Although Meltdown and Spectre are two significant issues, we are yet to observe any significant abuse of these vulnerabilities in the wild.
We believe that the answer from operating system vendors, as well as hardware developers, has been key for safeguarding against these.

But not all threats receive the same attention and diligence. Less notorious ones cause problems on the daily, like issues as common as insufficient logging and monitoring.
To tackle this challenge is to also consider the impact on data privacy and the regulations that seek to enforce better controls over it.
Costin has a clear view on this:

While the two concepts might appear to be conflicting issues, we believe security can be seriously improved through relevant monitoring and logging. This breaks down to what kind of information is logged and how is it processed, anonymized and for how long the data is stored.
While it might appear challenging, this is something companies can definitively thrive at.


Since Costin deals with so much variety in his research and analysis, we had to find out if he believes securing IoT is a feasible challenge. His nuanced answer led us to believe in a better, more secure future for IoT.

Security the current generation of existing IoT hardware is probably not feasible, as too many vulnerabilities exist for which the vendors do not offer patches anymore or that would require a significant product redesign.
Nevertheless, we believe the next generation of IoT devices can be designed in a more secure manner – for instance, by eliminating the same default password (eg. “admin:admin”).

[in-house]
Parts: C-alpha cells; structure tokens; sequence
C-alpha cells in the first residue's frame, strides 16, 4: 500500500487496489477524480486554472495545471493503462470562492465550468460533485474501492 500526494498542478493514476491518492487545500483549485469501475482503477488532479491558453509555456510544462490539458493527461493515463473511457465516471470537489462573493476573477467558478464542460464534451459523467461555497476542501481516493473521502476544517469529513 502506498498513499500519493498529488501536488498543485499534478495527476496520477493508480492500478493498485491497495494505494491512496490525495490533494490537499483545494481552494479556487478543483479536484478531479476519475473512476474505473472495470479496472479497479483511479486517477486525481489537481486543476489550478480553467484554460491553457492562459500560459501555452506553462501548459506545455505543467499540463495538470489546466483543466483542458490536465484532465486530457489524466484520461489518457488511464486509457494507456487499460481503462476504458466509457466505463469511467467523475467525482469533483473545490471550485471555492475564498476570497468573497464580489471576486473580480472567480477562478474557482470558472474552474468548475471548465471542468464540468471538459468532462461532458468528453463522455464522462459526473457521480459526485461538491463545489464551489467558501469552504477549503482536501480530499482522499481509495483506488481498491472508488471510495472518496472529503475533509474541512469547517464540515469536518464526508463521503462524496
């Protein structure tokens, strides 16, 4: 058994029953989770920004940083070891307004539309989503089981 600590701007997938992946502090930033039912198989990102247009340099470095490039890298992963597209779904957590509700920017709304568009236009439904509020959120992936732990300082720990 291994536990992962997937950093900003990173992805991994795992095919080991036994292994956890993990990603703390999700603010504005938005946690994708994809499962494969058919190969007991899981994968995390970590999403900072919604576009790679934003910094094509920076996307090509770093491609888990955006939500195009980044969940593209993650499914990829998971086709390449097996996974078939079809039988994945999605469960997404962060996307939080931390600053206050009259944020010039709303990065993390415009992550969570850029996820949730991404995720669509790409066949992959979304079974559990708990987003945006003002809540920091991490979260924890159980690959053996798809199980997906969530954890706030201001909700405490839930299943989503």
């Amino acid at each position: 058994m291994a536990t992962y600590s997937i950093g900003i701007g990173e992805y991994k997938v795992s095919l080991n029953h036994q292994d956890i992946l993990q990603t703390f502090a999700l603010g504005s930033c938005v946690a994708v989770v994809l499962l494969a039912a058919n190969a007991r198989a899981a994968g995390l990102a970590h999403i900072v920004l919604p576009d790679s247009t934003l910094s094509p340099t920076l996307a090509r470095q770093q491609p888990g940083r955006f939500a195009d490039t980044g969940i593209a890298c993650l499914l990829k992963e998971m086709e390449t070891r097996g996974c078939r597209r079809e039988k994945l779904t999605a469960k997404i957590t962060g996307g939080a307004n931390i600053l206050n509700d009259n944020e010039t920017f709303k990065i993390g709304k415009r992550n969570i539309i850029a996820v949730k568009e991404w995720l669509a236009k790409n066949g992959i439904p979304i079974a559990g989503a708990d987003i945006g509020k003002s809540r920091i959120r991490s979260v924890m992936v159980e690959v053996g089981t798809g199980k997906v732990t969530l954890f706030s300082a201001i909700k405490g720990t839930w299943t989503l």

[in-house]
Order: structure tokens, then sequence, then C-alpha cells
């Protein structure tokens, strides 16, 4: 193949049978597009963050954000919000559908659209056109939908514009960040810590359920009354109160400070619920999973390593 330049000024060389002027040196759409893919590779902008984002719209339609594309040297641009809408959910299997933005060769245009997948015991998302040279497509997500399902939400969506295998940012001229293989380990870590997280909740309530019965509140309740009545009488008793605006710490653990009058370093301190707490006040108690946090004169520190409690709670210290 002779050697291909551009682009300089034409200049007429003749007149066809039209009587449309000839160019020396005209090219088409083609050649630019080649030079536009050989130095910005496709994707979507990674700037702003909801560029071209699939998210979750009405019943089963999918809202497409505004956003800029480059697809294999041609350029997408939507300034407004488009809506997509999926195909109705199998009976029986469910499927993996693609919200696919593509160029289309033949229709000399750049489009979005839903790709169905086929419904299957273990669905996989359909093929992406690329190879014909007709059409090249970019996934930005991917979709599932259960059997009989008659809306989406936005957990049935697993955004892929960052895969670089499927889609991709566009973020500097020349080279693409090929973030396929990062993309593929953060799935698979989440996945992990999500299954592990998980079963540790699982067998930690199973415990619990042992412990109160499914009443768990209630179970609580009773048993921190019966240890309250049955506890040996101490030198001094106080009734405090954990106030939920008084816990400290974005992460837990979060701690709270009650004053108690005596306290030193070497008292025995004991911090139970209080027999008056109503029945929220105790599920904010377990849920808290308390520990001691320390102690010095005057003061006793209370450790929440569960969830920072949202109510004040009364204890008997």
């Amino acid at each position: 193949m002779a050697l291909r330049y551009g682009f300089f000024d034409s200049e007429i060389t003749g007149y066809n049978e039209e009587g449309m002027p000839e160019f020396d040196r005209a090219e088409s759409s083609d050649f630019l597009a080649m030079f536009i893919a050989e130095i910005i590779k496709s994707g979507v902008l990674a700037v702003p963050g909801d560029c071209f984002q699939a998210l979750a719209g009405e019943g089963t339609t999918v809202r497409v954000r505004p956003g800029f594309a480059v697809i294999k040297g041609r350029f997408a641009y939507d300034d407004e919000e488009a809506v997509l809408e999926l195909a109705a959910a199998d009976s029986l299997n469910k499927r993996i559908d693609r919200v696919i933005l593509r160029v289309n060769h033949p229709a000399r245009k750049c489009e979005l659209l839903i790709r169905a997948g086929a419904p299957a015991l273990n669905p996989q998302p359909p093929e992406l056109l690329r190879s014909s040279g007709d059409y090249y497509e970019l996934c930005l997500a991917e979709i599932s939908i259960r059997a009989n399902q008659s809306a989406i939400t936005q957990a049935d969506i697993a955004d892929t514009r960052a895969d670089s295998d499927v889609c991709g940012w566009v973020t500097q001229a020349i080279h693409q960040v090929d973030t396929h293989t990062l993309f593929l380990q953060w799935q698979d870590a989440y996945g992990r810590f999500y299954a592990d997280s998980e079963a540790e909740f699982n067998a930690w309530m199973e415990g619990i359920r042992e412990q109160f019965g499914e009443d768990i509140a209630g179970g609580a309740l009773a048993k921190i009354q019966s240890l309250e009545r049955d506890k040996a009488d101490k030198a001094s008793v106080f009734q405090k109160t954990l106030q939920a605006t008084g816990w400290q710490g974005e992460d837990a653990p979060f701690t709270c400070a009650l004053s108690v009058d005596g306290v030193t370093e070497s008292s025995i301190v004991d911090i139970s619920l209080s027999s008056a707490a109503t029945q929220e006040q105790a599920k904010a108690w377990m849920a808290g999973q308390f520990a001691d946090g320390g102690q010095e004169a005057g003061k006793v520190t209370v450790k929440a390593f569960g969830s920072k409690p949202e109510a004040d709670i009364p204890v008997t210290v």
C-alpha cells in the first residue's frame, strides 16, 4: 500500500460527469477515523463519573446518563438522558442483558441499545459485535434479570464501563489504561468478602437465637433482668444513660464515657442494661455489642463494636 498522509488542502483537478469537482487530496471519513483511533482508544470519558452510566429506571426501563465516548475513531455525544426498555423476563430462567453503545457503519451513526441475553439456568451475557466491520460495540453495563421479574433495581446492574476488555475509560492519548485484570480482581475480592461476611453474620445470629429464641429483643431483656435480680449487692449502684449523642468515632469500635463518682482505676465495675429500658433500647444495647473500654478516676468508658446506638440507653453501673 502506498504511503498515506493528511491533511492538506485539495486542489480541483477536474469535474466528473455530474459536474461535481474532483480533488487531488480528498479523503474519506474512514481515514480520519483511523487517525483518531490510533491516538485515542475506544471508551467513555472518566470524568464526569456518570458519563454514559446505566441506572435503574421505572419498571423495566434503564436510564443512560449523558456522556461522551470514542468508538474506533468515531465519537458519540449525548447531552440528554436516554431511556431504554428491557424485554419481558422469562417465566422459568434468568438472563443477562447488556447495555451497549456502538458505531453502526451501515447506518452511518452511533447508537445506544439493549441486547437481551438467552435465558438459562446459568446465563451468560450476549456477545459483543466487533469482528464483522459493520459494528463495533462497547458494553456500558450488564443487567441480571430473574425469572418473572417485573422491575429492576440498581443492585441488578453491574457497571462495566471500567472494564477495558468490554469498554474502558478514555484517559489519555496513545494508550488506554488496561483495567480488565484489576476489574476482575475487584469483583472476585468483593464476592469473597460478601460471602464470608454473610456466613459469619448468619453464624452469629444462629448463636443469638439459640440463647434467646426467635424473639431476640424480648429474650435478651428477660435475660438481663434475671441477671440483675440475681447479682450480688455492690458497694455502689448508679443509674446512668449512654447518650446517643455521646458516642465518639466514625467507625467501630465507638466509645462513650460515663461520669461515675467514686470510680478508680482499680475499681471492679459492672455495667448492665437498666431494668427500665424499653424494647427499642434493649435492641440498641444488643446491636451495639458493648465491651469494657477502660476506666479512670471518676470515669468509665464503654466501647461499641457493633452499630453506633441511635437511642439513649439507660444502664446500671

For example, recently, a new law was passed in California which requires all new devices to be sold with unique passwords. The law should be implemented by 2020.

It sounds exciting to have the opportunity to work on issues such as these, doesn’t it?
Because we know some of you are coming to DefCamp for the first time, we asked Costin to share his advice for infosec beginners.
Here’s what Costin believes that focusing on will serve you well in the long run:

Knowledge of a programming language such as Python is for sure one of the essential skills in the industry.
Recently, we observed a heightened interest for Yara, the so-called “pattern matching swiss knife for malware researchers”.
Finally, very few people nowadays are familiar with assembly language and reverse engineering skills are rare – it is unlikely such knowledge will ever become obsolete.

Speaking of things that get better with time: we’d like to say a big “Thank You!” to the awesome and supportive DefCamp community!
We can’t wait to see you all on November 8 and 9, in Bucharest, for another awesome experience!
This interview was made by Andra Zaharia. You can get in touch with her on LinkedIn or say hi on Twitter.
DefCamp is powered by Orange Romania and it’s organized by the Association “Research Center for Information Security in Romania” (CCSIR).
DefCamp 2018 is sponsored by Ixia, Keysight Business, SecureWorks and Intralinks as Platinum Partners and it’s supported by IPSX, Bit Sentinel, TAD Group, Enevo, Crowdstrike, CryptoCoin.pro, Siemens, Alef, UiPath, Atos and Kaspersky Lab.